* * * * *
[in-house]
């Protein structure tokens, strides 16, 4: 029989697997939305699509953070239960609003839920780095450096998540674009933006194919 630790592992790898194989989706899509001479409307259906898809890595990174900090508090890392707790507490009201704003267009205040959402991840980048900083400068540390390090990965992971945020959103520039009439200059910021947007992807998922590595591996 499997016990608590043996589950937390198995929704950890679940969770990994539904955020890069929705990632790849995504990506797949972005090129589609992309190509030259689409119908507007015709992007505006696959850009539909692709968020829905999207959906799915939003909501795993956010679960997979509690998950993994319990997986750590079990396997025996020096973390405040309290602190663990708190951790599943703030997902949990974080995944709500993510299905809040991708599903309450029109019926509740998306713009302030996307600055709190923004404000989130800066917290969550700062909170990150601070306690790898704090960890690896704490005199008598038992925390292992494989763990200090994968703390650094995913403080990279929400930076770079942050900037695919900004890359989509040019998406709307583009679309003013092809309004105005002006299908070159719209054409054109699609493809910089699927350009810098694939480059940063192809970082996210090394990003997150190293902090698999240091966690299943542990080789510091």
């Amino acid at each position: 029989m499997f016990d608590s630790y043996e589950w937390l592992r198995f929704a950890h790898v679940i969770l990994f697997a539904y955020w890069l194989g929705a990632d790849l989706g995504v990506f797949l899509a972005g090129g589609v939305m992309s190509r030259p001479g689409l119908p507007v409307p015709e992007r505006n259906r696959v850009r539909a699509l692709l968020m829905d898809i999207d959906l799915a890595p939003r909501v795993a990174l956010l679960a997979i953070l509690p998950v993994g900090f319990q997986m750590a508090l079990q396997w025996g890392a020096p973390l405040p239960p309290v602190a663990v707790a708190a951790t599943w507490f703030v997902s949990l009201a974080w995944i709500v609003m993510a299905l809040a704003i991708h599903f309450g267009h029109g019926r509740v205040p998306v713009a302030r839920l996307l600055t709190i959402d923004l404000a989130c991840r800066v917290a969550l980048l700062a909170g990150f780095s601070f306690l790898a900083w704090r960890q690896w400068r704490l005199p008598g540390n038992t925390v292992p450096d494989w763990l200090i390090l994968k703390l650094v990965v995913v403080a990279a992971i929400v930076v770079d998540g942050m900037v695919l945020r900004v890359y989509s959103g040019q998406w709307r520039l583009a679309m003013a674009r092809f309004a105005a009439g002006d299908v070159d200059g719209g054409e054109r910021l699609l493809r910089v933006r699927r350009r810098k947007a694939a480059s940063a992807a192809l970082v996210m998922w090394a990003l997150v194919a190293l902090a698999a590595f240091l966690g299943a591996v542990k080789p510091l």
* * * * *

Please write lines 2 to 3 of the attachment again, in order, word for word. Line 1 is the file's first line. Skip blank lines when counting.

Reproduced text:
């Protein structure tokens, strides 16, 4: 029989697997939305699509953070239960609003839920780095450096998540674009933006194919 630790592992790898194989989706899509001479409307259906898809890595990174900090508090890392707790507490009201704003267009205040959402991840980048900083400068540390390090990965992971945020959103520039009439200059910021947007992807998922590595591996 499997016990608590043996589950937390198995929704950890679940969770990994539904955020890069929705990632790849995504990506797949972005090129589609992309190509030259689409119908507007015709992007505006696959850009539909692709968020829905999207959906799915939003909501795993956010679960997979509690998950993994319990997986750590079990396997025996020096973390405040309290602190663990708190951790599943703030997902949990974080995944709500993510299905809040991708599903309450029109019926509740998306713009302030996307600055709190923004404000989130800066917290969550700062909170990150601070306690790898704090960890690896704490005199008598038992925390292992494989763990200090994968703390650094995913403080990279929400930076770079942050900037695919900004890359989509040019998406709307583009679309003013092809309004105005002006299908070159719209054409054109699609493809910089699927350009810098694939480059940063192809970082996210090394990003997150190293902090698999240091966690299943542990080789510091």
């Amino acid at each position: 029989m499997f016990d608590s630790y043996e589950w937390l592992r198995f929704a950890h790898v679940i969770l990994f697997a539904y955020w890069l194989g929705a990632d790849l989706g995504v990506f797949l899509a972005g090129g589609v939305m992309s190509r030259p001479g689409l119908p507007v409307p015709e992007r505006n259906r696959v850009r539909a699509l692709l968020m829905d898809i999207d959906l799915a890595p939003r909501v795993a990174l956010l679960a997979i953070l509690p998950v993994g900090f319990q997986m750590a508090l079990q396997w025996g890392a020096p973390l405040p239960p309290v602190a663990v707790a708190a951790t599943w507490f703030v997902s949990l009201a974080w995944i709500v609003m993510a299905l809040a704003i991708h599903f309450g267009h029109g019926r509740v205040p998306v713009a302030r839920l996307l600055t709190i959402d923004l404000a989130c991840r800066v917290a969550l980048l700062a909170g990150f780095s601070f306690l790898a900083w704090r960890q690896w400068r704490l005199p008598g540390n038992t925390v292992p450096d494989w763990l200090i390090l994968k703390l650094v990965v995913v403080a990279a992971i929400v930076v770079d998540g942050m900037v695919l945020r900004v890359y989509s959103g040019q998406w709307r520039l583009a679309m003013a674009r092809f309004a105005a009439g002006d299908v070159d200059g719209g054409e054109r910021l699609l493809r910089v933006r699927r350009r810098k947007a694939a480059s940063a992807a192809l970082v996210m998922w090394a990003l997150v194919a190293l902090a698999a590595f240091l966690g299943a591996v542990k080789p510091l």